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A cross-sectional study examining predictors of visit frequency to local green space and the impact this has on physical activity levels

Flowers, EP and Freeman, P and Gladwell, VF (2016) 'A cross-sectional study examining predictors of visit frequency to local green space and the impact this has on physical activity levels.' BMC Public Health, 16 (1). ISSN 1471-2458

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Abstract

© 2016 Flowers et al. Background: Lack of physical activity (PA) is a growing public health concern. There is a growing body of literature that suggests a positive relationship may exist between the amount of local green space near one's home and PA levels. For instance, park proximity has been shown to predict PA levels amongst certain populations. However, there is little evidence for the role of relatedness towards nature and perceptions of local green space on this relationship. The aim of this study was to examine, in a National UK sample, whether subjective indices associated with local green space were better predictors of visit frequency to local green space and PA levels compared to objectively measured quantity of local green space. Methods: A cross-sectional survey was designed. From a random sample, 2079 working age adults responded to an online survey in September 2011. Demographics, self-reported PA, objective measures of the local environment (including local green space, road coverage, and environmental deprivation), were assessed in conjunction with perceptions of local green space and nature relatedness. Quantity of local green space was assessed by cross-referencing respondents' home postcodes with general land use databases. Regression models were conducted to assess which of our independent variables best predicted visit frequency to local green space and/or meeting PA guidelines. In addition, an ordinal regression was run to examine the relationship between visit frequency to local green space and the likelihood of meeting national PA guidelines. Results: Nature relatedness was the strongest predictor for both visit frequency to local green space and meeting PA guidelines. Results show that perceived quality is a better predictor of visit frequency to local green space than objective quantity of local green space. The odds of achieving the recommended amount of PA was over four times greater for people who visited local green space once per week compared to never going (OR 4.151; 95 % CI, 2.40 to 7.17). Conclusions: These results suggest that perceptions of local green space and nature relatedness play an important role in the relationship between local green space and PA. Considering the known health benefits of PA, our results are potentially important for public health interventions, policy making and environmental planning.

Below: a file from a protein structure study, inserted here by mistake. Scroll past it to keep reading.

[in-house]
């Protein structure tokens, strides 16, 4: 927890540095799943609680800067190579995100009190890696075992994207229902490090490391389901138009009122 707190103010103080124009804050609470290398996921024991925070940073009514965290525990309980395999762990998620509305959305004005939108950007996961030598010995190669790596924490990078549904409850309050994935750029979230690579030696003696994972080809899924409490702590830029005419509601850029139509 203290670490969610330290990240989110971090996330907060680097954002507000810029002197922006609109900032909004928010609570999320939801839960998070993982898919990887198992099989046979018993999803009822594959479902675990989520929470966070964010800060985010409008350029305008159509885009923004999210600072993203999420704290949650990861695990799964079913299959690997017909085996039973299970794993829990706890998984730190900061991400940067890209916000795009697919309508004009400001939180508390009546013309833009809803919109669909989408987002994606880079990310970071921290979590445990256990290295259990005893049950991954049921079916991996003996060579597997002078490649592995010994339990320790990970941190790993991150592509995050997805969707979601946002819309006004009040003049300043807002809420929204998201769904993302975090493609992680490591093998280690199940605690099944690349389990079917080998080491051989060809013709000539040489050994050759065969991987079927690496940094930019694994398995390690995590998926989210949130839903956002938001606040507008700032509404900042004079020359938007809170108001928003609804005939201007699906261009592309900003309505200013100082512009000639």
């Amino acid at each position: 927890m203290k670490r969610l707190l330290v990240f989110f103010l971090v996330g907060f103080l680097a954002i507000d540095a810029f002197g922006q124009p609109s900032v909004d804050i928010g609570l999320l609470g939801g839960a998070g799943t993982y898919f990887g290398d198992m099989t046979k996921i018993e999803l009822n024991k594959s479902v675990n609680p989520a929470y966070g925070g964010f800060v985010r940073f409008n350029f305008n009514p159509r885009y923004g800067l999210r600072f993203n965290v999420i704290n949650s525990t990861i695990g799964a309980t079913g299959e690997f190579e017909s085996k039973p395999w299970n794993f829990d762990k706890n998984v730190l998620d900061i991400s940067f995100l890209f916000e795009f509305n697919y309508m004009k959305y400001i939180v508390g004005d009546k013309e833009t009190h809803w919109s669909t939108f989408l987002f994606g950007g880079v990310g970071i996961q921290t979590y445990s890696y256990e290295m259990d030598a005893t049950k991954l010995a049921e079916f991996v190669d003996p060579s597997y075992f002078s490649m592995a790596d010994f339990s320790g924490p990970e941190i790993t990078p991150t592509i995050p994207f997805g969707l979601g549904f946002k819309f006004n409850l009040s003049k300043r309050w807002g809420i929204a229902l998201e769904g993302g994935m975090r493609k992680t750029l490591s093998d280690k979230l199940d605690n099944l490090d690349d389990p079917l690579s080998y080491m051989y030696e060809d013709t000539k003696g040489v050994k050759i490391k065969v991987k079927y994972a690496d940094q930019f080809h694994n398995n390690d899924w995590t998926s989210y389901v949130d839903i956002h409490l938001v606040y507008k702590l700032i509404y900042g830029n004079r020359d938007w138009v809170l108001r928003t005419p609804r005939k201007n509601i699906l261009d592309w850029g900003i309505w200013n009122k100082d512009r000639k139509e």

Item Type: Article
Subjects: G Geography. Anthropology. Recreation > GE Environmental Sciences
R Medicine > RC Internal medicine > RC1200 Sports Medicine
Divisions: Faculty of Science and Health > Sport, Rehabilitation and Exercise Sciences, School of
Depositing User: Paul Freeman
Date Deposited: 23 Jun 2016 16:46
Last Modified: 05 Feb 2019 18:16
URI: http://repository.essex.ac.uk/id/eprint/16988

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